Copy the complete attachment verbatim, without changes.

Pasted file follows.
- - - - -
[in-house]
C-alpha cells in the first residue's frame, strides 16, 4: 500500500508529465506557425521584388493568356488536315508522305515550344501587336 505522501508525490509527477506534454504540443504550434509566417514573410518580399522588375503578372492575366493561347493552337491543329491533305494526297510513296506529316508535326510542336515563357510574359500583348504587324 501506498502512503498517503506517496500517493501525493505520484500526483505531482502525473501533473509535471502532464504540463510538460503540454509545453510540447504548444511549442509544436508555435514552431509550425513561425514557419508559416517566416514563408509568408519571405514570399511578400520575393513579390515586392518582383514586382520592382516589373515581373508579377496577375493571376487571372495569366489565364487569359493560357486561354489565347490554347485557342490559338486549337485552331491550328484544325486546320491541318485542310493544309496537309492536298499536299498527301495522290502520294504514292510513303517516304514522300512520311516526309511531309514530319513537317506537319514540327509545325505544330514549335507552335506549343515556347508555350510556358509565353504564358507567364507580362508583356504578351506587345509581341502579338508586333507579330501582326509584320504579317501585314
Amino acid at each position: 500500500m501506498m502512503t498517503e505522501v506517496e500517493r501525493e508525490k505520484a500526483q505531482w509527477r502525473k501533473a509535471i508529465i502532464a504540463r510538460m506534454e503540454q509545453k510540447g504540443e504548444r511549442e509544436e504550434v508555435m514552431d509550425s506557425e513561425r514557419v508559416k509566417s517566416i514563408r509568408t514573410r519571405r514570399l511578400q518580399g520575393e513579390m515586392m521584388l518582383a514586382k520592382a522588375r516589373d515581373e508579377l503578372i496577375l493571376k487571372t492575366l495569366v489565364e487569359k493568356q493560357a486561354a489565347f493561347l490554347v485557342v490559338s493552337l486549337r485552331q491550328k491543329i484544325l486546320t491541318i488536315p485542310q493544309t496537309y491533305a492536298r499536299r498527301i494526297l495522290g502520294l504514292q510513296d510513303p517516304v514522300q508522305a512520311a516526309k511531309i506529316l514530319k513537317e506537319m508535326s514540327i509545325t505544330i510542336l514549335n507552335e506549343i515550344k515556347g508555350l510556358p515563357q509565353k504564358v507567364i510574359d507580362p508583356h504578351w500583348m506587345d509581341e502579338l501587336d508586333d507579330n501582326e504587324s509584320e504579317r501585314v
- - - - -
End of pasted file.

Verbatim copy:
[in-house]
C-alpha cells in the first residue's frame, strides 16, 4: 500500500508529465506557425521584388493568356488536315508522305515550344501587336 505522501508525490509527477506534454504540443504550434509566417514573410518580399522588375503578372492575366493561347493552337491543329491533305494526297510513296506529316508535326510542336515563357510574359500583348504587324 501506498502512503498517503506517496500517493501525493505520484500526483505531482502525473501533473509535471502532464504540463510538460503540454509545453510540447504548444511549442509544436508555435514552431509550425513561425514557419508559416517566416514563408509568408519571405514570399511578400520575393513579390515586392518582383514586382520592382516589373515581373508579377496577375493571376487571372495569366489565364487569359493560357486561354489565347490554347485557342490559338486549337485552331491550328484544325486546320491541318485542310493544309496537309492536298499536299498527301495522290502520294504514292510513303517516304514522300512520311516526309511531309514530319513537317506537319514540327509545325505544330514549335507552335506549343515556347508555350510556358509565353504564358507567364507580362508583356504578351506587345509581341502579338508586333507579330501582326509584320504579317501585314
Amino acid at each position: 500500500m501506498m502512503t498517503e505522501v506517496e500517493r501525493e508525490k505520484a500526483q505531482w509527477r502525473k501533473a509535471i508529465i502532464a504540463r510538460m506534454e503540454q509545453k510540447g504540443e504548444r511549442e509544436e504550434v508555435m514552431d509550425s506557425e513561425r514557419v508559416k509566417s517566416i514563408r509568408t514573410r519571405r514570399l511578400q518580399g520575393e513579390m515586392m521584388l518582383a514586382k520592382a522588375r516589373d515581373e508579377l503578372i496577375l493571376k487571372t492575366l495569366v489565364e487569359k493568356q493560357a486561354a489565347f493561347l490554347v485557342v490559338s493552337l486549337r485552331q491550328k491543329i484544325l486546320t491541318i488536315p485542310q493544309t496537309y491533305a492536298r499536299r498527301i494526297l495522290g502520294l504514292q510513296d510513303p517516304v514522300q508522305a512520311a516526309k511531309i506529316l514530319k513537317e506537319m508535326s514540327i509545325t505544330i510542336l514549335n507552335e506549343i515550344k515556347g508555350l510556358p515563357q509565353k504564358v507567364i510574359d507580362p508583356h504578351w500583348m506587345d509581341e502579338l501587336d508586333d507579330n501582326e504587324s509584320e504579317r501585314v